How Can You Reduce The Pogo-Sticking Rate Of Your Website?

By Mario Anguiano on March 20, 2014
Pogo-sticking Rate

Isn’t it your dream to see your business website at the top of the SERPs when users search with relevant search queries? I know it is; we all dream alike. Now let’s consider a situation where you are indeed ranking at the top of the result pages when searched with most of your keywords. And without a shadow of a doubt, you are getting quite a heavy traffic. But is the design of your website attractive? What about the navigation, for instance? Or, is your content providing the information your visitors are looking for?

These are just a few of the innumerable elements you need to perfect in order to appease the ever-inquisitive Internet users. And if even one of these elements fails, your visitors will not think twice before hitting the back button and clicking another result. This behavior is known as “Pogo Sticking”, where a visitor abandons you and moves to another relevant resource. You should not mix this up with “Bounce Rate” which occurs when a visitor simply leaves after going through a web page of your website, without viewing any other page.

When a website succeeds in satisfying its visitors, its pogo-sticking rate tends to be low. However, it’s not compulsory for a website with a low pogo-sticking rate to have a low bounce rate too. A website like Wikipedia that solely focuses on offering information has an intense amount of daily traffic. However, a Wikipedia page satiates its visitors with every possible info, they exit the page after they are done, and do not go back to another relevant resource. In this way, Wikipedia has a high bounce rate but a low pogo-sticking rate.

The problem starts when search engines like Google start considering the pogo-sticking rate when ranking a website. As I’ve mentioned earlier, a successful website can have a high bounce rate. But a high pogo-sticking rate is simply intolerable.

You can take a look at what Moz founder Rand Fishkin has to say about Pogo-sticking rate in his Whiteboard Friday session video:

Therefore, your main goal should be to keep the pogo-sticking rate as low as possible all the time. How are you going to get this done? Let us take a look at some useful ways:

#1. Avoid Pop-ups & Distractions

Many websites still prefer the extensive use of pop-ups to increase the rate of newsletter subscriptions. But isn’t it annoying to ask someone to hand over his email address even before he has started looking for the info he wants? Similar are the cases with embedded audio or video auto-plays when entered a web page. Try to place yourself on a visitor’s place, and you’ll realize that pop-ups and other distractions are actually extremely evasive.

#2. Internal Search

In most cases, web visitors prefer the Search Bar instead of going for the complicated menu options. Why? This is because the menu option will make them go through pages they are not interested in, and the search bar on the other hand will give them the exact thing they want. Make sure that your website does have the Search Bar, and at a location that is easily viewable and accessible.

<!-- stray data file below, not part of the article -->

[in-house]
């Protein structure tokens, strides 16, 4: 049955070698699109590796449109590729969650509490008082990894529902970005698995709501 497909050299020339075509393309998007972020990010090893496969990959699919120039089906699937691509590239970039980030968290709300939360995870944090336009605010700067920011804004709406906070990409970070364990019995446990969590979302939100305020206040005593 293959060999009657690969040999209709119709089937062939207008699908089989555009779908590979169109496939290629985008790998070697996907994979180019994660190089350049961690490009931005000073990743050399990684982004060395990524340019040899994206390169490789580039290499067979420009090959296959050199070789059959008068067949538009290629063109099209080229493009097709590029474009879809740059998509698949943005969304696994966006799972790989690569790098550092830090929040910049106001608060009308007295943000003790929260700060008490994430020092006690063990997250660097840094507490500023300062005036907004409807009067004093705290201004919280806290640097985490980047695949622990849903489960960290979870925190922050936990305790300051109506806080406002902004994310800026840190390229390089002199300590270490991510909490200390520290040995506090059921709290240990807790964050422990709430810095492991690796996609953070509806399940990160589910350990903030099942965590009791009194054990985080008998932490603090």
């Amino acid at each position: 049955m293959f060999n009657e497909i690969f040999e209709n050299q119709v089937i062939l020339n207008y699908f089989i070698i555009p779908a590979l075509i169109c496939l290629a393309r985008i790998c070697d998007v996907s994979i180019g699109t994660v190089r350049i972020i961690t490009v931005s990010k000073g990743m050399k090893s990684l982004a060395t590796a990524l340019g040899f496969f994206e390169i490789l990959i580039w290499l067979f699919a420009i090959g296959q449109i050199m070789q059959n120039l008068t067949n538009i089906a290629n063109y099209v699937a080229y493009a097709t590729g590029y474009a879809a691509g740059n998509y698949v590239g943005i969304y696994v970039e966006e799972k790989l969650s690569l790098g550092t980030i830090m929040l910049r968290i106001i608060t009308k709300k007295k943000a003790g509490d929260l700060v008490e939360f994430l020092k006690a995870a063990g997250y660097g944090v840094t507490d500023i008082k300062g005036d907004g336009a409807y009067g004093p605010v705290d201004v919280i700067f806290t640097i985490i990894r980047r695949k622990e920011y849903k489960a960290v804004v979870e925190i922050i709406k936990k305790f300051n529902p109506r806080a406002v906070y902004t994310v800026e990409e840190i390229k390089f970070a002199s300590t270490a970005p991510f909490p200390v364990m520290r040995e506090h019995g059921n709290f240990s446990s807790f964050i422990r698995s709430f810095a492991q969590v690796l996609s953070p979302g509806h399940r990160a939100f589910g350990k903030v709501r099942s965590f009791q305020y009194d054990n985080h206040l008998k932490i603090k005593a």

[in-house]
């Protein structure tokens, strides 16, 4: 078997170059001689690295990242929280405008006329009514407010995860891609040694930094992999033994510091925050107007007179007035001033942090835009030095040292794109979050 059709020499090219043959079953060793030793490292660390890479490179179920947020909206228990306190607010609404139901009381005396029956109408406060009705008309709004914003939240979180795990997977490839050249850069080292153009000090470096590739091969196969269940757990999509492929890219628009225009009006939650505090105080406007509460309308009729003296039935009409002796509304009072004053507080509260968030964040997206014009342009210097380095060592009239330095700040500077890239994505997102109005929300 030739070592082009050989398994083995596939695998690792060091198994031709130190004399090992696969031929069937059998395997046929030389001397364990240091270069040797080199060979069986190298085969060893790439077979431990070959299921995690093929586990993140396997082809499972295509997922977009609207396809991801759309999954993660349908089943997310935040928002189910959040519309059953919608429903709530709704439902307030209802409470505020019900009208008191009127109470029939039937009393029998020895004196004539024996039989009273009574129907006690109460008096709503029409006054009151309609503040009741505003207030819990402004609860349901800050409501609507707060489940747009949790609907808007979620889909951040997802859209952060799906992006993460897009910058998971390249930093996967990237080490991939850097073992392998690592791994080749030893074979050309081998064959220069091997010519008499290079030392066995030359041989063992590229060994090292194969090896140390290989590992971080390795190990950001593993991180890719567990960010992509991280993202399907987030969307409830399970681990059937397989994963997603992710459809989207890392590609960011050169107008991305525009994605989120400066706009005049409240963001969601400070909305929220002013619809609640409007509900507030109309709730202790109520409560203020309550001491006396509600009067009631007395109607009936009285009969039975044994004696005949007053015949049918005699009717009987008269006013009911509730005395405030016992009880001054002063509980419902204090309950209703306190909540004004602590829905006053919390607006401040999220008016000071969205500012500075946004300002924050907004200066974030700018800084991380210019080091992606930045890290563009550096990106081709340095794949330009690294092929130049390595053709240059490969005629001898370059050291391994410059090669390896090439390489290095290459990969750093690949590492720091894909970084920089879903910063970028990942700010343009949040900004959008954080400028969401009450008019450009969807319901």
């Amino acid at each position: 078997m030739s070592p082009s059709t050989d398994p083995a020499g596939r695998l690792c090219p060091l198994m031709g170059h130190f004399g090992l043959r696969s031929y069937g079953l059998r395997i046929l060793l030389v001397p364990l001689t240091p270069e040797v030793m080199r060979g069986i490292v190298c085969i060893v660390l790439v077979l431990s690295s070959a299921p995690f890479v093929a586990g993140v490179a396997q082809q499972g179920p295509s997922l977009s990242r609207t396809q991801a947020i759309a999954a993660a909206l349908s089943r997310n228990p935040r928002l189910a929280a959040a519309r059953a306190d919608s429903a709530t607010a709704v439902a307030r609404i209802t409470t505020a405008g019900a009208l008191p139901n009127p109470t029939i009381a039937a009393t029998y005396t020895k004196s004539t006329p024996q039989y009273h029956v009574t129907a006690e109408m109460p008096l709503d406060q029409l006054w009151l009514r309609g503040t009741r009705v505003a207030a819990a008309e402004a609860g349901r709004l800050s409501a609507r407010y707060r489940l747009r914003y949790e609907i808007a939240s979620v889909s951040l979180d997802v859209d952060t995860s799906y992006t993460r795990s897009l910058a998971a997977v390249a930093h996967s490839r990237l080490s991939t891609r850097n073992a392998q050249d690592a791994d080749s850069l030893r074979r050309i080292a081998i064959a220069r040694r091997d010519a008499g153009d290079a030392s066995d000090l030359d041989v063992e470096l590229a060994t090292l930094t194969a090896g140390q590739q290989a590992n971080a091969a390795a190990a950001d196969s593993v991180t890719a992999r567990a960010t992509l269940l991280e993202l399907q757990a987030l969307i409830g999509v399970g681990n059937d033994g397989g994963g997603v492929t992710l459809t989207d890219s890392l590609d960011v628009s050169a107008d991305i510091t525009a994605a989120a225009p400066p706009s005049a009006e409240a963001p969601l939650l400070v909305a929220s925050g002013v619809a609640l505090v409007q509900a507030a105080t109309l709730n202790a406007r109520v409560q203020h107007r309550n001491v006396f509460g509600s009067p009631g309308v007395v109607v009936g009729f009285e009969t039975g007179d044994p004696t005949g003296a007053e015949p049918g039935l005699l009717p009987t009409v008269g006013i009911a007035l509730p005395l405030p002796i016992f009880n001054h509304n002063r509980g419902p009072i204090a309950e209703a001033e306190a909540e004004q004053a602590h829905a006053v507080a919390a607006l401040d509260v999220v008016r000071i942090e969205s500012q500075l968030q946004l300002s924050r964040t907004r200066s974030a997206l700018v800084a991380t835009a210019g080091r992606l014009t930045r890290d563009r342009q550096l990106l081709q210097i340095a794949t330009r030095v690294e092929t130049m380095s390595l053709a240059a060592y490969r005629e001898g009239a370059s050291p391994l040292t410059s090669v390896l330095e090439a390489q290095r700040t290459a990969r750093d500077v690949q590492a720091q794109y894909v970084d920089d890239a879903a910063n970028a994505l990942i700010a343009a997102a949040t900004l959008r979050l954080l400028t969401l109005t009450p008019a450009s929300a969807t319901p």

#3. New Windows for External Links

I’ve seen in numerous websites that when a relevant link is clicked, it opens in the same tab or window. Visitors leaving your website unintentionally can also be counted as pogo-sticking. Therefore, you need to make sure that all the links open in a new tab or window. In this way, they will get access to additional information without having to leave your website.

#4. Improve Coding & Design

Visually appealing and highly functional – your website is dead without these two criteria. You cannot stand out in the race simply with great content; you have to take the game a step further by creating a website that is aesthetically pleasant and functionally sound. Only then can you expect your visitors to love your website, and not go for another resource.

#5. Mobile Support

This is one point that is getting talked about a lot in recent times. A desktop website must be integrated with responsive methodologies in order to get viewed via every mobile device. A failure to mobile-optimize a website will frustrate your mobile visitors, and they’ll move to a website that is easily viewable and navigable in their mobile devices.

These are a few ways by which you can decrease the pogo-sticking rate of your website. So you better not delay; now is the time to act!

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Mario Anguiano

Mario Anguiano is the Program Administrator at Search Optimal, the Internet Marketing wing of B3NET Inc. Other than his valuable insights on the latest happenings of the SEO and Social Media worlds, he also takes a considerable amount of interest in Website Development. He is a crazy fan of baseball too.

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